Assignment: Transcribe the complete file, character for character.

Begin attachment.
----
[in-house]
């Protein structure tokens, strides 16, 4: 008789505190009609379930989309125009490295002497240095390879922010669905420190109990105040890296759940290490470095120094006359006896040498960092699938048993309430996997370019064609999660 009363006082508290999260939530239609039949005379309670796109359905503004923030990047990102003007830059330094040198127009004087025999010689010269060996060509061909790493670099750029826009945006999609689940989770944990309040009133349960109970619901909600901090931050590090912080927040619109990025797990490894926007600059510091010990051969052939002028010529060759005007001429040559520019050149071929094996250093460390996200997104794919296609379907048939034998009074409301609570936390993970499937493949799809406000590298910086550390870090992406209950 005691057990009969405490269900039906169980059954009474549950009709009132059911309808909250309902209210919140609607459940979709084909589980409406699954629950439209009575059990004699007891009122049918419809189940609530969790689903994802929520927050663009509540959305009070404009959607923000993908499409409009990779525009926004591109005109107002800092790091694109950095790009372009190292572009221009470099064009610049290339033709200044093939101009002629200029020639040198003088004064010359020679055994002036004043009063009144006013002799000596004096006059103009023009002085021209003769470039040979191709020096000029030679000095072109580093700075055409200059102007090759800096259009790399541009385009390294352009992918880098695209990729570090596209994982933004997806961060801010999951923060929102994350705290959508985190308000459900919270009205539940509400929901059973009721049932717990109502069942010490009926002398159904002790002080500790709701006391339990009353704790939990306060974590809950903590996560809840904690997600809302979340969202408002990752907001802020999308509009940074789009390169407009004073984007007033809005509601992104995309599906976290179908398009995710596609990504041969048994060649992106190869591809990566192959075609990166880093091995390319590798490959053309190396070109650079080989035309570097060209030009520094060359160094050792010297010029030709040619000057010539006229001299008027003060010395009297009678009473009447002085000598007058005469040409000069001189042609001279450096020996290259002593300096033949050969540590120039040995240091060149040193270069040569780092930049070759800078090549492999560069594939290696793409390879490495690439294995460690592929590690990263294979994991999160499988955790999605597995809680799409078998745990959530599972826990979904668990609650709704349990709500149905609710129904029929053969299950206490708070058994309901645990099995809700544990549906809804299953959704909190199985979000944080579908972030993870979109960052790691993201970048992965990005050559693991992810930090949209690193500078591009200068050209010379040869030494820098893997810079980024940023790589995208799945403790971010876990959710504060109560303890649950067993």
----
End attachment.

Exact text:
[in-house]
């Protein structure tokens, strides 16, 4: 008789505190009609379930989309125009490295002497240095390879922010669905420190109990105040890296759940290490470095120094006359006896040498960092699938048993309430996997370019064609999660 009363006082508290999260939530239609039949005379309670796109359905503004923030990047990102003007830059330094040198127009004087025999010689010269060996060509061909790493670099750029826009945006999609689940989770944990309040009133349960109970619901909600901090931050590090912080927040619109990025797990490894926007600059510091010990051969052939002028010529060759005007001429040559520019050149071929094996250093460390996200997104794919296609379907048939034998009074409301609570936390993970499937493949799809406000590298910086550390870090992406209950 005691057990009969405490269900039906169980059954009474549950009709009132059911309808909250309902209210919140609607459940979709084909589980409406699954629950439209009575059990004699007891009122049918419809189940609530969790689903994802929520927050663009509540959305009070404009959607923000993908499409409009990779525009926004591109005109107002800092790091694109950095790009372009190292572009221009470099064009610049290339033709200044093939101009002629200029020639040198003088004064010359020679055994002036004043009063009144006013002799000596004096006059103009023009002085021209003769470039040979191709020096000029030679000095072109580093700075055409200059102007090759800096259009790399541009385009390294352009992918880098695209990729570090596209994982933004997806961060801010999951923060929102994350705290959508985190308000459900919270009205539940509400929901059973009721049932717990109502069942010490009926002398159904002790002080500790709701006391339990009353704790939990306060974590809950903590996560809840904690997600809302979340969202408002990752907001802020999308509009940074789009390169407009004073984007007033809005509601992104995309599906976290179908398009995710596609990504041969048994060649992106190869591809990566192959075609990166880093091995390319590798490959053309190396070109650079080989035309570097060209030009520094060359160094050792010297010029030709040619000057010539006229001299008027003060010395009297009678009473009447002085000598007058005469040409000069001189042609001279450096020996290259002593300096033949050969540590120039040995240091060149040193270069040569780092930049070759800078090549492999560069594939290696793409390879490495690439294995460690592929590690990263294979994991999160499988955790999605597995809680799409078998745990959530599972826990979904668990609650709704349990709500149905609710129904029929053969299950206490708070058994309901645990099995809700544990549906809804299953959704909190199985979000944080579908972030993870979109960052790691993201970048992965990005050559693991992810930090949209690193500078591009200068050209010379040869030494820098893997810079980024940023790589995208799945403790971010876990959710504060109560303890649950067993």